Literacy and numeracy report: What the academics said


Richard Garner
Tuesday 03 December 2013 17:56

Professor Robert Coe, from Durham University: “This seems to underline the view that improvements in GCSEs and some other examinations have had more to do with grade inflation than real sustained improvements over time.”

Sir Michael Barber, Labour’s education guru in the Tony Blair government and now chief education adviser to Pearson: “The result (of the PISA tests) is that education ministers and officials around the world now engage in continuous dialogue about education reform. None can afford to ignore the mounting evidence of what works and what doesn’t.”

Professor Alan Smithers, Centre for Education and Employment research, University of Buckingham said on the Education Media Centre's website: “It is disappointing that the UK’s 15-year-olds should come as far down the PISA tables but is it the fault of the schools? So many other things affect the scores. In the Asian countries that do so well, there are tiger mothers and a lot of out-of-school tuition.”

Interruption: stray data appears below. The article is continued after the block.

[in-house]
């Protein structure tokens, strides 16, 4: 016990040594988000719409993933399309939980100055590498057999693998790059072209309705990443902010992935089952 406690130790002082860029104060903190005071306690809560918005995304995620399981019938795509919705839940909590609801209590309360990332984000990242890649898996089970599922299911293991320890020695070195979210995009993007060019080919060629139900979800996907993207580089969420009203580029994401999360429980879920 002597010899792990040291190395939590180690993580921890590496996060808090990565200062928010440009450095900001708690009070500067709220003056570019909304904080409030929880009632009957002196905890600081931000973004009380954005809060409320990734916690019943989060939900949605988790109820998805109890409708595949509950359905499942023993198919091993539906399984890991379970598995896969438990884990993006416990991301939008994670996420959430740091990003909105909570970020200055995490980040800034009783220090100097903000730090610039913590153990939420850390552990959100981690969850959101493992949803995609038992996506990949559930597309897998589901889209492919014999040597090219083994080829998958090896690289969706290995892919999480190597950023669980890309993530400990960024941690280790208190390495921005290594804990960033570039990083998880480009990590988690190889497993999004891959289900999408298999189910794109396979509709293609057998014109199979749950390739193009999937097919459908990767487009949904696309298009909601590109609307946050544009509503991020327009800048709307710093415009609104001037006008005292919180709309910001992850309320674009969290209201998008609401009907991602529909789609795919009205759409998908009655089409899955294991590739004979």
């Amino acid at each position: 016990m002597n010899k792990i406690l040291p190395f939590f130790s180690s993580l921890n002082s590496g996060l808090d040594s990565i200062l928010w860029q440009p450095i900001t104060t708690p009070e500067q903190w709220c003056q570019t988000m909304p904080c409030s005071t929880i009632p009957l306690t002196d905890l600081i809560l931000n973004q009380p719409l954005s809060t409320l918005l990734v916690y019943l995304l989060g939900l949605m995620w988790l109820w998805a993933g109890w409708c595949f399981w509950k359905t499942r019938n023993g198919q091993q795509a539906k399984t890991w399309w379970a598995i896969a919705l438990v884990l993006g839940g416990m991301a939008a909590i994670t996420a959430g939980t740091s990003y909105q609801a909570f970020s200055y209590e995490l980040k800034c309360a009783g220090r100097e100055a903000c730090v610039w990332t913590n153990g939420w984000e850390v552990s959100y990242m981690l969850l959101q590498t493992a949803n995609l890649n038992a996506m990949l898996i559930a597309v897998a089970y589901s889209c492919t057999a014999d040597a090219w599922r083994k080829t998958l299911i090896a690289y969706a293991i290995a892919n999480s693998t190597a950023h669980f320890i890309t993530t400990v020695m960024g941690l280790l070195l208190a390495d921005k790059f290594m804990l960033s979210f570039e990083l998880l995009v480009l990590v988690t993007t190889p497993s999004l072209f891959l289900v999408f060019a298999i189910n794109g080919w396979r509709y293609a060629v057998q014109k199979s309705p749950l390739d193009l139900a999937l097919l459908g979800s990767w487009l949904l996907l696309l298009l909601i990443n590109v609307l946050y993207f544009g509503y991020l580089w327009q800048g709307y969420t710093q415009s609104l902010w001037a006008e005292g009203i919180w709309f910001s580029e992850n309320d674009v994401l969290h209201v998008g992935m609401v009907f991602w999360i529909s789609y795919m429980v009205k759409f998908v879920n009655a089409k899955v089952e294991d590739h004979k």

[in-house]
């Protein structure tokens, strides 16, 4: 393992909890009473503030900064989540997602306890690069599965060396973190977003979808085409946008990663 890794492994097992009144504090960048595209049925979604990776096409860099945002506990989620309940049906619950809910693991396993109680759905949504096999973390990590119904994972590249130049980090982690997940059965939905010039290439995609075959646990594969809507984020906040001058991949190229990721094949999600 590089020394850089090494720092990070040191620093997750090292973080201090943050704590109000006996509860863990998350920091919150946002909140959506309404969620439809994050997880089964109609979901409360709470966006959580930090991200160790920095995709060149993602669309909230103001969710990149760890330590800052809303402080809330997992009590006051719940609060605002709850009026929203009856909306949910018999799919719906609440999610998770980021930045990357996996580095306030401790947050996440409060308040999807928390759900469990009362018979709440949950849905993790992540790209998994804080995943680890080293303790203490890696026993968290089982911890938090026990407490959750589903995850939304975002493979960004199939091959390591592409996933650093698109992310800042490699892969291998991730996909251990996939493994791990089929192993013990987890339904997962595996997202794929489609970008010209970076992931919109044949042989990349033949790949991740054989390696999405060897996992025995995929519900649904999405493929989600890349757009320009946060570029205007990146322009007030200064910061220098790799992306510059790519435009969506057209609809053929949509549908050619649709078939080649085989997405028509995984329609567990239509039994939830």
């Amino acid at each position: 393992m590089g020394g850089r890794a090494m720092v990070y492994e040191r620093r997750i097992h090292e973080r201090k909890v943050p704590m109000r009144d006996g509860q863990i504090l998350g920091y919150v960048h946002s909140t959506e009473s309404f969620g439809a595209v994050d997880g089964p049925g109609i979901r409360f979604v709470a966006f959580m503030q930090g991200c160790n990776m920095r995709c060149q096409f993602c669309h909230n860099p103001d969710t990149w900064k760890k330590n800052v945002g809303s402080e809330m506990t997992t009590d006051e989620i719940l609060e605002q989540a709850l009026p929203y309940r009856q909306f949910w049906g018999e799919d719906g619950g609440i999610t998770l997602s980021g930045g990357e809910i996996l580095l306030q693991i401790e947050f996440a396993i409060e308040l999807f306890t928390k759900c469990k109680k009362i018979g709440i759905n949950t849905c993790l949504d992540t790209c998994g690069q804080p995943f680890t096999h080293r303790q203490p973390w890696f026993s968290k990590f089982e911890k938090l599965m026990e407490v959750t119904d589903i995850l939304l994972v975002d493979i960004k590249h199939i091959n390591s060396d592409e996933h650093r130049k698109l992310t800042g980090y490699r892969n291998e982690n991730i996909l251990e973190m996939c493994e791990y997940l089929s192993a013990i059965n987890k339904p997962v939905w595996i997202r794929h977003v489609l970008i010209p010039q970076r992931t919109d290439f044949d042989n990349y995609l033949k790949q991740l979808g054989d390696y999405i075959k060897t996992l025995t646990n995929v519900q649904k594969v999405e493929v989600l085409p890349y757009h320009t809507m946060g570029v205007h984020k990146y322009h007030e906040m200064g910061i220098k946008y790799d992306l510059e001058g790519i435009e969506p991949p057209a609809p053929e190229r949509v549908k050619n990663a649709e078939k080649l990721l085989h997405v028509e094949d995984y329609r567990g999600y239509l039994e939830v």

Harvey Goldstein, Professor of Social Statistics, University of Bristol, said on the Education Media Centre's website: “Michael Gove claims that England’s mediocre ranking is the fault of Labour education policies to which current 15-year-olds were subjected and Tristram Hunt claims that the results show that England needs to emulate high ranking countries such as Singapore. In reality, both interpretations are fallacious.

“What has often been termed ‘PISA shock’, leading to ‘PISA panic', has accompanied past releases and politicians of all persuasions, in many countries and abetted by OECD, have used the ‘evidence’ about movements up and down the tables to justify changes they wanted to make anyway to their own educational curricula and assessment systems.”

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